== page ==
Throwback Thursday: Age of reason(ing)

Dear readers: This #TBT feature originally appeared on Grandma's Briefs February 22, 2010. Thank you for reading my rerun.


I've always found it kind of odd when older women say they're one age, then it's found out they're actually older. I've read of this happening with celebrities and non-celebrities, where they've insisted for years that they're this old, then the truth came out upon the woman's death that they're that old, shocking adoring fans or family.

Tsk, tsk, I would think to myself. Is it really that important to pretend you're younger? Is one's vanity so paramount that they resort to lying to themselves and to others—sometimes for years—about their age?

Well, after a conversation Jim and I had the other night, I'm rethinking my tsk-tsking.

We were discussing my age—for reasons related to my desire to join a group that had an age requirement— when Jim said, "But you're XX, and that's close enough."

No, I clarified to my darling-yet-sometimes-forgetful honey, I'm actually XX, a year older than he thought.

"Lisa," he said slowly, as if addressing a child, "it's 2010. You were born in XXXX. You are going to be XX in June."

I thought about it, used my fingers to count out the years, cocked my head to the side like the dog does when he's perplexed, and let it sink in that he was right. I'm younger than I thought. I'm younger than I'd been telling people.

Wow! How wonderful to regain my youth so easily, so quickly, so much more inexpensively than by slathering on face creams and soaking up industrial-strength-for-resistant-gray hair color!

Hallelujah! I'm young again! Well, at least younger.

It led me to reconsider the women I'd bashed in the past for lying about their age. Maybe they weren't vain beauty queens trying to retain a smidgen of their youth. Maybe they weren't lying. Maybe they very innocently and honestly thought they were a certain age. Then each time they considered it or were questioned about it, that age remained the same ... for years ... possibly even dropped by a year or two or ten (hey, what's 10 years when you're 80, 90 years old?). They weren't cunning, conniving and conceited; they were just like me.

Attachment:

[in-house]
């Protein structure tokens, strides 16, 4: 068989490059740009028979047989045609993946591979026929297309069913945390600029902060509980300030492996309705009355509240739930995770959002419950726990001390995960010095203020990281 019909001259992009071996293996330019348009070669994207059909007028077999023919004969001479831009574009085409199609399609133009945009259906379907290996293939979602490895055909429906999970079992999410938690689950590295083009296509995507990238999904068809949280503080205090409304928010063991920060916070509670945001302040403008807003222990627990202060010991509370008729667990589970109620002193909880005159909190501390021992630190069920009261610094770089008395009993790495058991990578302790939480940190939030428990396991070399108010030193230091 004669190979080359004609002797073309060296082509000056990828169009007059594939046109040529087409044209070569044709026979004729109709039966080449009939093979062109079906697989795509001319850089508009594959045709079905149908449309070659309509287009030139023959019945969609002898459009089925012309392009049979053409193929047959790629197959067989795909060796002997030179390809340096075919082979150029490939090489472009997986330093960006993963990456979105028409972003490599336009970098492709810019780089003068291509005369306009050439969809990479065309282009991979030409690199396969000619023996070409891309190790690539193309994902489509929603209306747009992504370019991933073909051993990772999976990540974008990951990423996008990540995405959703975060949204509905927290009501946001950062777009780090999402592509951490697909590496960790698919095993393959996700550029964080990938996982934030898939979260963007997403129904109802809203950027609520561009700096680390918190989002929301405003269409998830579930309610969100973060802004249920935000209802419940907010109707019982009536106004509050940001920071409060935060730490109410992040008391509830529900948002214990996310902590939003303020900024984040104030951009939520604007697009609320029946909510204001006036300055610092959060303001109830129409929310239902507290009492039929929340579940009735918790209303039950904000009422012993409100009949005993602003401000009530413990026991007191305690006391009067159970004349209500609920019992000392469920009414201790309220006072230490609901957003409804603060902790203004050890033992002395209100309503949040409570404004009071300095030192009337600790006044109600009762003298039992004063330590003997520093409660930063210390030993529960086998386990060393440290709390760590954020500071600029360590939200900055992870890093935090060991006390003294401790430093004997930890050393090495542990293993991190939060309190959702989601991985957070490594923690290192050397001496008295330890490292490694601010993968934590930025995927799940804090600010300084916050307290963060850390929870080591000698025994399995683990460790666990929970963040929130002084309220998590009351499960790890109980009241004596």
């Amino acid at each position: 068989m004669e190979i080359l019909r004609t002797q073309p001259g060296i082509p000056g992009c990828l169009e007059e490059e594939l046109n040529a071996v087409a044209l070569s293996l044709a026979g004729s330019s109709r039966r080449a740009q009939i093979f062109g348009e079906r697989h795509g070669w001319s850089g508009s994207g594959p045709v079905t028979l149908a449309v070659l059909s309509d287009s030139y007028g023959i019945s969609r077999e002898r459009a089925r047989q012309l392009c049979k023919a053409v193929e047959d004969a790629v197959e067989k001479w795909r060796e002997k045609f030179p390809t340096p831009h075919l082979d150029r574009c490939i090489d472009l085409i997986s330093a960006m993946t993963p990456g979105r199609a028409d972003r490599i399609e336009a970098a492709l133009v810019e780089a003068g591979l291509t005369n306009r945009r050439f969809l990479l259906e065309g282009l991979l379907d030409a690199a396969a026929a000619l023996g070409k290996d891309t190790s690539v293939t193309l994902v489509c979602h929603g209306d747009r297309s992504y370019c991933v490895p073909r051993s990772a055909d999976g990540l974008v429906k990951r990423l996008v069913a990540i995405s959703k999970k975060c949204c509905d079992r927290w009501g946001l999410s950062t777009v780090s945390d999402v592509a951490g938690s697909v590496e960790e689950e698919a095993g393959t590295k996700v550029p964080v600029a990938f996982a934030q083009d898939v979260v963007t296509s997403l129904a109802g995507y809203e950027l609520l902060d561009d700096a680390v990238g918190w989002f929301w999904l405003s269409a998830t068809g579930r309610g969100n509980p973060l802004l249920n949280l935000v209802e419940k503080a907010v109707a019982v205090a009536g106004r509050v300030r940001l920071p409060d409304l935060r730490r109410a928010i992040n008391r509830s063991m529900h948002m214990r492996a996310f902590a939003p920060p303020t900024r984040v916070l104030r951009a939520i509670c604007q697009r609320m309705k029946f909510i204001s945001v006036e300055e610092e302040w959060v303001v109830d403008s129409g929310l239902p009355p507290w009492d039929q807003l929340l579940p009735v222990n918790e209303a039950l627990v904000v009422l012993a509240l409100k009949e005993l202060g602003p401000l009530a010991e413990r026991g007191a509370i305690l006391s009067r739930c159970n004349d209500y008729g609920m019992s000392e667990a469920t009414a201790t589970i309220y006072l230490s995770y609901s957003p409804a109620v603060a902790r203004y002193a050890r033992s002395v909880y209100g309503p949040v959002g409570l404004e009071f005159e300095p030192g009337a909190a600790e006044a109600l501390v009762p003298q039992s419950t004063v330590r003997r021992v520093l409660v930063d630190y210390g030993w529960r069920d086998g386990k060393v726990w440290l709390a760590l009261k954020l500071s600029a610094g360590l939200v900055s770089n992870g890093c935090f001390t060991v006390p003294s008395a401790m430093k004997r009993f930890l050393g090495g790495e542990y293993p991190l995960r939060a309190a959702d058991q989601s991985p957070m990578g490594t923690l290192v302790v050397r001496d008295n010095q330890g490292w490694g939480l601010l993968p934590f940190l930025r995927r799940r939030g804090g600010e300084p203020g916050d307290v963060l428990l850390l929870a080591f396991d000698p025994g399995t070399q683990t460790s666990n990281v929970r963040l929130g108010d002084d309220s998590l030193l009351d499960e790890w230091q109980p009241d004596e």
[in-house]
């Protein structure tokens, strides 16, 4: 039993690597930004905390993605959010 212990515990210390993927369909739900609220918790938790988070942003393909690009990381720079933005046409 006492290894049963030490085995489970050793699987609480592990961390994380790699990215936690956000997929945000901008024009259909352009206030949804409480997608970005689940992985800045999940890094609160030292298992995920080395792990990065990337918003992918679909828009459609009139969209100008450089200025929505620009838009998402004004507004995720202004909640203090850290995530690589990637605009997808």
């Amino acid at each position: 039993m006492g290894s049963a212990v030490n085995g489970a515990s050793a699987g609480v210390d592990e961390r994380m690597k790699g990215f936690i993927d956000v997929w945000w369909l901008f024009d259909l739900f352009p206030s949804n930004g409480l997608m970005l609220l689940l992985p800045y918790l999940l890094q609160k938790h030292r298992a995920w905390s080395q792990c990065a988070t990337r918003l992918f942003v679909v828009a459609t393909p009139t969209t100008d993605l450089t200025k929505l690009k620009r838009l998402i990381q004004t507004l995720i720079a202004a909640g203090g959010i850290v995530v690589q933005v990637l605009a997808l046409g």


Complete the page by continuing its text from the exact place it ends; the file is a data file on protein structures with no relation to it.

I read once that the mind can retain only a certain amount of information, so less important info is dropped—forgotten—in favor of newer, more important information. Maybe that's what the deal is with age: It's just not that important. Unless you're looking to reach legal drinking age, join AARP or fill out your retirement papers, age really doesn't matter. It's one of those bits of information the brain no longer needs.

So instead of internally bashing myself for seemingly becoming one of those women who lie about their age in the name of vanity or—worse yet—becoming so old I'm losing my memory and can't remember even the most basic of things, I've decided it's not that at all. It's actually that I've lived so long and I've learned so much that my brain is full. Yep, I've reached maximum brain capacity so the minutiae of my life must be dropped, deleted, purged in order for new and useful tidbits to be retained.

I'm not becoming a forgetful old woman after all. Nope, I'm young enough, I'm smart enough, and doggone it, I like myself!

(Now, if I start forgetting how old my children are, that's when I need to start worrying!)